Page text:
Paul Walker is hardly the first actor to die during a production.
But Walker’s death in November 2013 at the age of 40 after a car crash was especially eerie given his rise to fame in the “Fast and Furious” film franchise. The release of “Furious 7” on Friday offers the opportunity for fans to remember — and possibly grieve again — the man that so many have praised as one of the nicest guys in Hollywood.
“He was a person of humility, integrity, and compassion,” military veteran Kyle Upham said in an email to CNN. Walker secretly paid for the engagement ring Upham shopped for with his bride.
“We didn’t know him personally but this was apparent in the short time we spent with him. I know that we will never forget him and he will always be someone very special to us,” said Upham.
The actor was on break from filming “Furious 7” at the time of the fiery accident, which also claimed the life of the car’s driver, Roger Rodas. Producers said early on that they would not kill off Walker’s character, Brian O’Connor, a former cop turned road racer.
Instead, the script was rewritten and special effects were used to finish scenes, with Walker’s brothers, Cody and Caleb, serving as body doubles.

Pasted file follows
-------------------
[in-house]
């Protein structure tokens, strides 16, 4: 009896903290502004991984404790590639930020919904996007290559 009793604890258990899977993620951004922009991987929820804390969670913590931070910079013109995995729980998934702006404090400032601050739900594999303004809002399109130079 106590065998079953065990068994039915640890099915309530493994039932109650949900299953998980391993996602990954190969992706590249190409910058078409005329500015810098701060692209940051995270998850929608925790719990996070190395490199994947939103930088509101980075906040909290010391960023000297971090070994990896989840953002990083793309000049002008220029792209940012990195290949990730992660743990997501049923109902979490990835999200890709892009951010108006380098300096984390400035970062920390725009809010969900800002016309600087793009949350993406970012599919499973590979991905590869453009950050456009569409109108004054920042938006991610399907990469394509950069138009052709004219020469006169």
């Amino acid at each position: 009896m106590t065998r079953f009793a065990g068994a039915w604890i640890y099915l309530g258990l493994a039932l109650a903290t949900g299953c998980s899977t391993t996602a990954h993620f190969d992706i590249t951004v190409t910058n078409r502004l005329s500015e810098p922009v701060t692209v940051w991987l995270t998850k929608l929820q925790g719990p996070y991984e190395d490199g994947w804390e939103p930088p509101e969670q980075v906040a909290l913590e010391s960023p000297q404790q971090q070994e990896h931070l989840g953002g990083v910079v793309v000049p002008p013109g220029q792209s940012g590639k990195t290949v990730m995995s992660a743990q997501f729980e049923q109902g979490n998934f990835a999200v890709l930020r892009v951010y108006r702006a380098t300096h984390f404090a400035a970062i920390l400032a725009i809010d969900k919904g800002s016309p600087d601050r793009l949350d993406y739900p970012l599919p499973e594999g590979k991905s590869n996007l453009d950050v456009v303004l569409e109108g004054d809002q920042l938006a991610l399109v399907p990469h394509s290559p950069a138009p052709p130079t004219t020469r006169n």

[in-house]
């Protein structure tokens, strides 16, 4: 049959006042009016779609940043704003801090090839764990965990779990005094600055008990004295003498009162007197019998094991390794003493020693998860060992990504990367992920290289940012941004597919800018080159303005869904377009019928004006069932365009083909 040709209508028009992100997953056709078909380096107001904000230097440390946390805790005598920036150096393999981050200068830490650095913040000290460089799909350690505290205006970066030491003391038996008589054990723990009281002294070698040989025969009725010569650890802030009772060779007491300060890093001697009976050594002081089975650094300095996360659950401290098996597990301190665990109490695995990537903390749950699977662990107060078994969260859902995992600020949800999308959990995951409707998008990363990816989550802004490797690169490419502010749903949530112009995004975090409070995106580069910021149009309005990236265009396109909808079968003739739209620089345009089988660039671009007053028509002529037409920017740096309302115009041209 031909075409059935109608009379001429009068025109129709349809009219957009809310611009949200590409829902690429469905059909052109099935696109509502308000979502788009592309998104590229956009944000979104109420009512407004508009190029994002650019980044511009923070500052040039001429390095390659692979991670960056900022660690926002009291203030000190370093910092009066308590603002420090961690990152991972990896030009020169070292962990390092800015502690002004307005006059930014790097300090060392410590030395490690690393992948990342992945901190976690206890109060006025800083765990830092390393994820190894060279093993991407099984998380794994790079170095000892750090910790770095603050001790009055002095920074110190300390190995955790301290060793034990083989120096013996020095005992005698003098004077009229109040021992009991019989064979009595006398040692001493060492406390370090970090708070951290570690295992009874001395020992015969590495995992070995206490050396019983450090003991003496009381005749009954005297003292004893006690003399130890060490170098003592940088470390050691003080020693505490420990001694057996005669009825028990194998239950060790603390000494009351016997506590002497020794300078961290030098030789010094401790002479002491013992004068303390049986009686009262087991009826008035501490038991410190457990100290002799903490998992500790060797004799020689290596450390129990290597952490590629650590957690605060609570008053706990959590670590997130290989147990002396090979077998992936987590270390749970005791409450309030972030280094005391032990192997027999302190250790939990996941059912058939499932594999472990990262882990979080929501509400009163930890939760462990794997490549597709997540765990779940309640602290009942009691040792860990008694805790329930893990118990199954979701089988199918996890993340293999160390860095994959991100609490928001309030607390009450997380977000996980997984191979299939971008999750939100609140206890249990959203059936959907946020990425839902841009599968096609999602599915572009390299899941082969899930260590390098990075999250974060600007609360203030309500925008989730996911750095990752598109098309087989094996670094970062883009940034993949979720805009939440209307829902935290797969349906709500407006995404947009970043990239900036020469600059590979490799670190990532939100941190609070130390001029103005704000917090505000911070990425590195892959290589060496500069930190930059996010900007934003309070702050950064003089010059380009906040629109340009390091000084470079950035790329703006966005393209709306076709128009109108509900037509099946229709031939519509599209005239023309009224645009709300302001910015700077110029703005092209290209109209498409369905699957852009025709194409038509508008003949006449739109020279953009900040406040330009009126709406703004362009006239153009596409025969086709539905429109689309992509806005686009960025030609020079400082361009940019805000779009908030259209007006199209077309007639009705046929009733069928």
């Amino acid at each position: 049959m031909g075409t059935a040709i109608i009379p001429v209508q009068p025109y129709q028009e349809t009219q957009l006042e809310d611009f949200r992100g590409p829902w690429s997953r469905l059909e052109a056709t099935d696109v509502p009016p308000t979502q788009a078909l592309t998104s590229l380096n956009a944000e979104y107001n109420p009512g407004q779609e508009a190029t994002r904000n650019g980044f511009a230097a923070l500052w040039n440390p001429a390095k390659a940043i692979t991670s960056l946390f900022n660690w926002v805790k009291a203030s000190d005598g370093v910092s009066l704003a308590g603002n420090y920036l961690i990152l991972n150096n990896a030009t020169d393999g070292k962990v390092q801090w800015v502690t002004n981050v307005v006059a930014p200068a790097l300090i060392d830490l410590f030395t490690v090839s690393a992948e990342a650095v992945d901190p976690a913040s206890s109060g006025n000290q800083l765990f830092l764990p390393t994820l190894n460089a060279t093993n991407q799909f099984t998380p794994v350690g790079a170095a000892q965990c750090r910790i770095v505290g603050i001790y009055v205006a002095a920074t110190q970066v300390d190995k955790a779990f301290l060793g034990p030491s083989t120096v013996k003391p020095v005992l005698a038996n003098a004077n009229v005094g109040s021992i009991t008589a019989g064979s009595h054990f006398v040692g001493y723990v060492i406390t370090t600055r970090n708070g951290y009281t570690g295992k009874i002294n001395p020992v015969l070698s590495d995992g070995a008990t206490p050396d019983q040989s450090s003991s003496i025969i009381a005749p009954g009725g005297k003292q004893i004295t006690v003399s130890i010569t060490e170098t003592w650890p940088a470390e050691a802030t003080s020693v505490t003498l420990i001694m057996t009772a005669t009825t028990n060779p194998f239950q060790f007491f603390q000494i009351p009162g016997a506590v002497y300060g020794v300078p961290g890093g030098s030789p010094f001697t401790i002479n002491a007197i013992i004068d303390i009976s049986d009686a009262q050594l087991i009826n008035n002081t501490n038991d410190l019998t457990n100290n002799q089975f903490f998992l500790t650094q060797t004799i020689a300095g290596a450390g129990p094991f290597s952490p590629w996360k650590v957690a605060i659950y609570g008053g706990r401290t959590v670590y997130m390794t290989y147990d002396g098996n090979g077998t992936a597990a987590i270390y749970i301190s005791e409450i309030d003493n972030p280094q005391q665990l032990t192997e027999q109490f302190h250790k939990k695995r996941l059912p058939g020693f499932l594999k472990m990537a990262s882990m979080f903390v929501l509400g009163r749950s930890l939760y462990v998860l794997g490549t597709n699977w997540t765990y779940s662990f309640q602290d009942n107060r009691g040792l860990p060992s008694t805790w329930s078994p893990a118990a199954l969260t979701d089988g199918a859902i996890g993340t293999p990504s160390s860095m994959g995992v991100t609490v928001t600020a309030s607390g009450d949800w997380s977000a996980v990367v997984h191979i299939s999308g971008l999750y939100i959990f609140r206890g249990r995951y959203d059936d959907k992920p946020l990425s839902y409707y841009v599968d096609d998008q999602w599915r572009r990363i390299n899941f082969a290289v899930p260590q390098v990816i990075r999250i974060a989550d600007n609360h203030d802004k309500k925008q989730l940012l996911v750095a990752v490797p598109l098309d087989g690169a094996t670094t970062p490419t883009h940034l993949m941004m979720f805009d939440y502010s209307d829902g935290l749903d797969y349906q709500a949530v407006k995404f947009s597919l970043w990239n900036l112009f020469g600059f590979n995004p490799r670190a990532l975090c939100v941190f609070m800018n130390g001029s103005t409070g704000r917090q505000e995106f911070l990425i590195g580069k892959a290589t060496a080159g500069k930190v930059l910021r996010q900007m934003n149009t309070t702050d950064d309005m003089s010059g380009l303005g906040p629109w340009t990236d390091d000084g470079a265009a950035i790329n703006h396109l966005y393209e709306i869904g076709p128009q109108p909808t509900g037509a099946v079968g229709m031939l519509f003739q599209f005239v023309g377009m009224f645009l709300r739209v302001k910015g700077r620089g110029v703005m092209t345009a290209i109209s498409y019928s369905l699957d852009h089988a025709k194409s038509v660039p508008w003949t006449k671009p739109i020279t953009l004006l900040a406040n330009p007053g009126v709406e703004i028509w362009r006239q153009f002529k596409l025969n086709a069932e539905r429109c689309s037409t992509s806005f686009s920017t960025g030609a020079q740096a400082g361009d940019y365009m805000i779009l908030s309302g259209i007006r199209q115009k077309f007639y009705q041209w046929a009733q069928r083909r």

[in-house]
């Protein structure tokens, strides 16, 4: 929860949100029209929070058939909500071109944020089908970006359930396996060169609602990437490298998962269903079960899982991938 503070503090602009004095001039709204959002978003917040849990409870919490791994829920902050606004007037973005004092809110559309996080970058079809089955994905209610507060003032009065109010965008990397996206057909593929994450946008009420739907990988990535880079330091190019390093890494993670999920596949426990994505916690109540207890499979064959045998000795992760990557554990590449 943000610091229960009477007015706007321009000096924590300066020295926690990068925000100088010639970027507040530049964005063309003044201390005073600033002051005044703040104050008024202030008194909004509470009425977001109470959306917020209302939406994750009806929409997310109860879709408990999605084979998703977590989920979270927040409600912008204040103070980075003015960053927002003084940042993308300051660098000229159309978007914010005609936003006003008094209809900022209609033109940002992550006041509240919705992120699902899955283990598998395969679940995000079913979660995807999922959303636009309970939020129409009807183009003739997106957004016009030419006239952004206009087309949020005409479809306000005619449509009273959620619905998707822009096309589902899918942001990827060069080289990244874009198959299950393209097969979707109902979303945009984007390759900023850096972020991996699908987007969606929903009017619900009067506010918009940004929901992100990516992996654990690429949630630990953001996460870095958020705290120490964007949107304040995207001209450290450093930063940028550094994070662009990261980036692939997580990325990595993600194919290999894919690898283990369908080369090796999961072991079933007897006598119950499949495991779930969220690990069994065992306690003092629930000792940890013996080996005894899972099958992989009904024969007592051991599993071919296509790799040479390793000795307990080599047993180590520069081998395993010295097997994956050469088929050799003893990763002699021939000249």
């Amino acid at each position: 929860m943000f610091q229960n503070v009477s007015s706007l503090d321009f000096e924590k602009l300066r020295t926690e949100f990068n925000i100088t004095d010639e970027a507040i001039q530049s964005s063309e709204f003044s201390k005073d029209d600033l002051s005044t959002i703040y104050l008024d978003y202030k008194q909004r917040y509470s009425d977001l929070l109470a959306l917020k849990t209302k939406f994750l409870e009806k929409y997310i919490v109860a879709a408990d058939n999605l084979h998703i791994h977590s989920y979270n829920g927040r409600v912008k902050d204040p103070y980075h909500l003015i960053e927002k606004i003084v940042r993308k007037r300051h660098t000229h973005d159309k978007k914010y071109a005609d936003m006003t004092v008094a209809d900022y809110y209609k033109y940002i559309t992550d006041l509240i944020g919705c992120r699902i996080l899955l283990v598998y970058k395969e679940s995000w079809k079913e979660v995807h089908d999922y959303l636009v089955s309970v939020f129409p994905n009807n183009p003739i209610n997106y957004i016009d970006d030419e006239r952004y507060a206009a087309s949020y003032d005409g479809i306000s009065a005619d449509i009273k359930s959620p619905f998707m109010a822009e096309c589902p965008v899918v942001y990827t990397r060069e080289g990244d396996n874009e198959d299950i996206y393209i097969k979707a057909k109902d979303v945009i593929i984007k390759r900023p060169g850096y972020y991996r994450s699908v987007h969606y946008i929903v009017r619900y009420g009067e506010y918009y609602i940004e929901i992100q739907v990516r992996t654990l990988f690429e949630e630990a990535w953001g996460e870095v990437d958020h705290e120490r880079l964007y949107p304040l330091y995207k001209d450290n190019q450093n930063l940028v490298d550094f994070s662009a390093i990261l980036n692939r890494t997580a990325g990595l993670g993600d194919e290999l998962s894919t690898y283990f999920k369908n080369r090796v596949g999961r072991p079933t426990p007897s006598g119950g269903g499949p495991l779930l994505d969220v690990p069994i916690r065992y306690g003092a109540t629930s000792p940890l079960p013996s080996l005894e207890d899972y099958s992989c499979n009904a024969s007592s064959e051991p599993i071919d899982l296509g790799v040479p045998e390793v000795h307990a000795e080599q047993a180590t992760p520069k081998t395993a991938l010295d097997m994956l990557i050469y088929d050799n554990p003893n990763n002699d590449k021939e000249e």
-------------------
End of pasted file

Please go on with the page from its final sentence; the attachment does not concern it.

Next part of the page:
There are scenes that will resonate with the audience — including the ending, in which the filmmakers figured out a touching way to pay tribute to Walker while “retiring” his character.
At the premiere Wednesday night in Hollywood, Walker’s co-star and close friend Vin Diesel gave a tearful speech before the screening, saying “This movie is more than a movie.”
“You’ll feel it when you see it,” Diesel said. “There’s something emotional that happens to you, where you walk out of this movie and you appreciate everyone you love because you just never know when the last day is you’re gonna see them.”
There have been multiple tributes to Walker leading up to the release. Diesel revealed in an interview with the “Today” show that he had named his newborn daughter after Walker. Social media has also been paying homage to the late actor.
A week after Walker’s death, about 5,000 people attended an outdoor memorial to him in Los Angeles. Most had never met him.
Marcus Coleman told CNN he spent almost $1,000 to truck in a banner from Bakersfield for people to sign at the memorial.
“It’s like losing a friend or a really close family member … even though he is an actor and we never really met face to face,” Coleman said. “Sitting there, bringing his movies into your house or watching on TV, it’s like getting to know somebody. It really, really hurts.”
Walker’s younger brother Cody told People magazine that he was initially nervous about how “Furious 7” would turn out, but he is happy with the film.
“It’s bittersweet, but I think Paul would be proud,” he said.